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Farmer heartbroken as he watches animals die, says drought relief would help

12 November 2019 8:44 AM
Tags:
Drought
Farming
water crises

A Limpopo farmer and a Wits academic discuss the water crisis in South Africa that is affecting the agricultural industry.

As dam levels continue to dwindle due to South Africa's water crisis, Bongani Bingwa chats to livestock farmer based in Limpopo A.J Kotze and Wits School of Governance adjunct professor Mike Muller.

RELATED: Farmers organisation wants drought declared a national disaster

Kotze says the drought is making it difficult for him to do his job.

The drought has forced me to start other businesses so that I can sustain myself. I feel sorry for other farmers who only rely on farming to make a living.

A.J Kotze, Livestock farmer

The state of the livestock is so bad that it can't be sold to produce money to survive, he adds.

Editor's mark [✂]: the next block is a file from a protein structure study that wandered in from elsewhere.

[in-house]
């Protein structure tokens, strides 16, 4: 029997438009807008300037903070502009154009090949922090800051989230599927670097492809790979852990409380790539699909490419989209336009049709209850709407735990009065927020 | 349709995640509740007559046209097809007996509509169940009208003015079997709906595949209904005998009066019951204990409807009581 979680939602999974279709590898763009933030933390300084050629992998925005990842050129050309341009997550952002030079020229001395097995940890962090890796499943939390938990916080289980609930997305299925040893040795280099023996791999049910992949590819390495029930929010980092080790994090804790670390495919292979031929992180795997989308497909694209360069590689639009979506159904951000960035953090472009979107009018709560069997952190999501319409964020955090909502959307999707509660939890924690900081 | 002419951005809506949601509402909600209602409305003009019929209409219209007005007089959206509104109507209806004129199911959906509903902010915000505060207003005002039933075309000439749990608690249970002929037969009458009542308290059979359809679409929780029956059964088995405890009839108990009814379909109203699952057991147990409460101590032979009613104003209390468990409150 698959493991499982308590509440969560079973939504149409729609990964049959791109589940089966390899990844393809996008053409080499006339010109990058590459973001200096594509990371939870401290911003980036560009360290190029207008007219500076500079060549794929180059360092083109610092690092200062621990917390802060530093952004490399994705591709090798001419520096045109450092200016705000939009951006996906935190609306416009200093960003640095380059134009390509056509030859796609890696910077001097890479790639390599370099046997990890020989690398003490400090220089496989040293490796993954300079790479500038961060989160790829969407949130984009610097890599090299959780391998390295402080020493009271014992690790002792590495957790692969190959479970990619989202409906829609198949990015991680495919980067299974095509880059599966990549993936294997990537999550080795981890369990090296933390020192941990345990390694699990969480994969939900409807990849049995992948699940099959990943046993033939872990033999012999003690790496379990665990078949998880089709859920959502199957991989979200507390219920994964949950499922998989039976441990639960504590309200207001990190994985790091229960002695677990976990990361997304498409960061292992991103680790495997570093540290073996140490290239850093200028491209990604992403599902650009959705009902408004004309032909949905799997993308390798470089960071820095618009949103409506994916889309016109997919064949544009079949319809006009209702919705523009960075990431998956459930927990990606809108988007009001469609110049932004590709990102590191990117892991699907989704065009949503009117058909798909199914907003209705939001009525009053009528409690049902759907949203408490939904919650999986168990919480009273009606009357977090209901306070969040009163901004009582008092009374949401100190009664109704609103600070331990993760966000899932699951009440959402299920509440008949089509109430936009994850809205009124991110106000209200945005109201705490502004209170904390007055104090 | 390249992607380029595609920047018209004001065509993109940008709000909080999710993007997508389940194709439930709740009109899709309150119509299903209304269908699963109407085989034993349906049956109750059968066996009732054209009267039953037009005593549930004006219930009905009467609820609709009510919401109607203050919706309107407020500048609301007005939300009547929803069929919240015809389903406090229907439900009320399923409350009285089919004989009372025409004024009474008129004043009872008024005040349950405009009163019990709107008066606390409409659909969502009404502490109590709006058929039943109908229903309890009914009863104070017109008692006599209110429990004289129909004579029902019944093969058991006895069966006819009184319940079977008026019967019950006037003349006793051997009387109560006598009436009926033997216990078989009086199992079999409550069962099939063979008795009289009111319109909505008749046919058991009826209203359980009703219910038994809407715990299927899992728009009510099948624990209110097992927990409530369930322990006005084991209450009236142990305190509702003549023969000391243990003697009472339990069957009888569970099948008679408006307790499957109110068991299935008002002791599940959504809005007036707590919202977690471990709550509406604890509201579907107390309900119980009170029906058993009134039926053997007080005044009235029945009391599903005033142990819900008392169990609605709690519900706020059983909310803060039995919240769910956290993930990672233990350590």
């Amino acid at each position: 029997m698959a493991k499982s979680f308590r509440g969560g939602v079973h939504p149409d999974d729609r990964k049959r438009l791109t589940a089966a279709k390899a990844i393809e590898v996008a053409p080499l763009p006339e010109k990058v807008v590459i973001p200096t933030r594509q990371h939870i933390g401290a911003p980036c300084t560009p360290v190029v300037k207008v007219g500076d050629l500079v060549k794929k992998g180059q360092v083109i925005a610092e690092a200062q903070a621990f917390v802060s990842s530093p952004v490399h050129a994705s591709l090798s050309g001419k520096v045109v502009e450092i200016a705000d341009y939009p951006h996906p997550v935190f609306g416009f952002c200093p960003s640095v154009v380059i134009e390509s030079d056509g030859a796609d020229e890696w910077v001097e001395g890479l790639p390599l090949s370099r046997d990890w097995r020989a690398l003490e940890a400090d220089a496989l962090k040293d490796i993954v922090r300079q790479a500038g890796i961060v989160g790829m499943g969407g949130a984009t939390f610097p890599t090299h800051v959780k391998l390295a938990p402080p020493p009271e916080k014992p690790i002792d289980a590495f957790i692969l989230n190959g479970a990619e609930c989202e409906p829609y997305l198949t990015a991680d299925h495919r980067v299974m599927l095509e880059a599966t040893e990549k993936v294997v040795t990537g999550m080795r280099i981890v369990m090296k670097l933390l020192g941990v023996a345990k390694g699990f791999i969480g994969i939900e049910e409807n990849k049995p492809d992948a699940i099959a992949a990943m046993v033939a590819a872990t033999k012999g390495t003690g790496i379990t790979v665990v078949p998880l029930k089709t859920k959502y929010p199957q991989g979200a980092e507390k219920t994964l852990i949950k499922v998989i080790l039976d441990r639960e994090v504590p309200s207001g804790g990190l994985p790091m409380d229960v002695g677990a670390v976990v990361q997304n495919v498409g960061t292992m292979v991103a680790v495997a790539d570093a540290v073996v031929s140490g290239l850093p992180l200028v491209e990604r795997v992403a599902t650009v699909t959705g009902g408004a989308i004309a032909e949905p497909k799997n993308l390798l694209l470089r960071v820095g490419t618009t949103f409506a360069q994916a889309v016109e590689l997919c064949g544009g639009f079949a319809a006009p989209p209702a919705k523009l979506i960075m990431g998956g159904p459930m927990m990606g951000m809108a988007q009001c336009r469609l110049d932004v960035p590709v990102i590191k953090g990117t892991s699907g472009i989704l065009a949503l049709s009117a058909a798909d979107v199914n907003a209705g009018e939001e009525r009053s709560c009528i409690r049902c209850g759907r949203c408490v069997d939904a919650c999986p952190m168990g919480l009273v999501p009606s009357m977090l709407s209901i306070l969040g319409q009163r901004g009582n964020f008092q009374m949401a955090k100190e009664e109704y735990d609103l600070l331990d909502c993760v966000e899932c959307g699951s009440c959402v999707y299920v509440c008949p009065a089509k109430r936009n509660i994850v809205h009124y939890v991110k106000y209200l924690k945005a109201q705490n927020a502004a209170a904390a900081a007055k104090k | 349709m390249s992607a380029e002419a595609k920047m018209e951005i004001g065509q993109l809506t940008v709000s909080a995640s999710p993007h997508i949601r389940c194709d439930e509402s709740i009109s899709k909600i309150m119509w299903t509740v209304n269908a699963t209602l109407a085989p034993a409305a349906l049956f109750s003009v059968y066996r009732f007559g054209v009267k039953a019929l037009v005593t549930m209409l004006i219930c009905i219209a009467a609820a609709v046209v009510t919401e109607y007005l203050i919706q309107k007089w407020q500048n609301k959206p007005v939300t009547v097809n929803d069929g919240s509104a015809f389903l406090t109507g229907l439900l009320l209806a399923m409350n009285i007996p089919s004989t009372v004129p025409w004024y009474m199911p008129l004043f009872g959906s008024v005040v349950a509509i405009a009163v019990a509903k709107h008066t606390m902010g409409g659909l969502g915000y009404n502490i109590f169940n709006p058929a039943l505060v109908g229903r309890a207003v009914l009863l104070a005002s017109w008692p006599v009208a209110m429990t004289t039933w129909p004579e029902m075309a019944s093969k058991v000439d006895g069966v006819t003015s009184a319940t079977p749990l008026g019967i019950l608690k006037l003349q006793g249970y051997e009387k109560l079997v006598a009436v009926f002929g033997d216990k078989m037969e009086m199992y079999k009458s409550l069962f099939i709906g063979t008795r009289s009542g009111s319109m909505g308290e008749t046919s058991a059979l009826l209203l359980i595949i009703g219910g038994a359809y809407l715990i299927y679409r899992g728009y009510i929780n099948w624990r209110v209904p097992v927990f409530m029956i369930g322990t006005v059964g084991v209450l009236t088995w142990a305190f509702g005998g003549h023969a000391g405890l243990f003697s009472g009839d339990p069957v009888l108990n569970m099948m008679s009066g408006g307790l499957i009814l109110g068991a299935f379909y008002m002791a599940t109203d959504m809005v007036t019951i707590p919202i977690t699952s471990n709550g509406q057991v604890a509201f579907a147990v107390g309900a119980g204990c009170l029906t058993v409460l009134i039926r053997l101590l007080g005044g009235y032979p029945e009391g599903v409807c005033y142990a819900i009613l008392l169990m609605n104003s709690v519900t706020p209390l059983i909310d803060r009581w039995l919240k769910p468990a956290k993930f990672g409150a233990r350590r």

He says the situation is so bad that some farmers don't have funds to look after themselves, their families and their farms.

We have relationships with our animals and to let go of them or to see them die is heartbreaking. In my yard, all the sick animals would come to my yard and we would try to feed them and take care of them, but eventually, most of them will die.

A.J Kotze, Livestock farmer

Even though the situation is dire, luckily the Limpopo province has been receiving a lot of rain recently, Kotze explains.

Drought relief would have made a difference to those farmers who needed it the most because they could have been helped to go through this difficult period until the rain comes. It is so important for other companies or the government to come to help these farmers to go through this difficult time.

A.J Kotze, Livestock farmer

Muller explains the agricultural drought in some parts of the country.

What that means is, if you are dependent on rainfall to grow the grass and your mielies and the rain is two months late, you are under pressure. If you had a drought last year, things are looking really bad as well.

Mike Muller, Adjunct professor - Wits School of Governance

Who takes that risk, he asks?

Drought is going to happen all the time in South Africa and farmers are going to be affected, do they take insurance, do they expect the government to pay and how do we proceed?

Mike Muller, Adjunct professor - Wits School of Governance

Listen below to the full conversation:


12 November 2019 8:44 AM
Tags:
Drought
Farming
water crises

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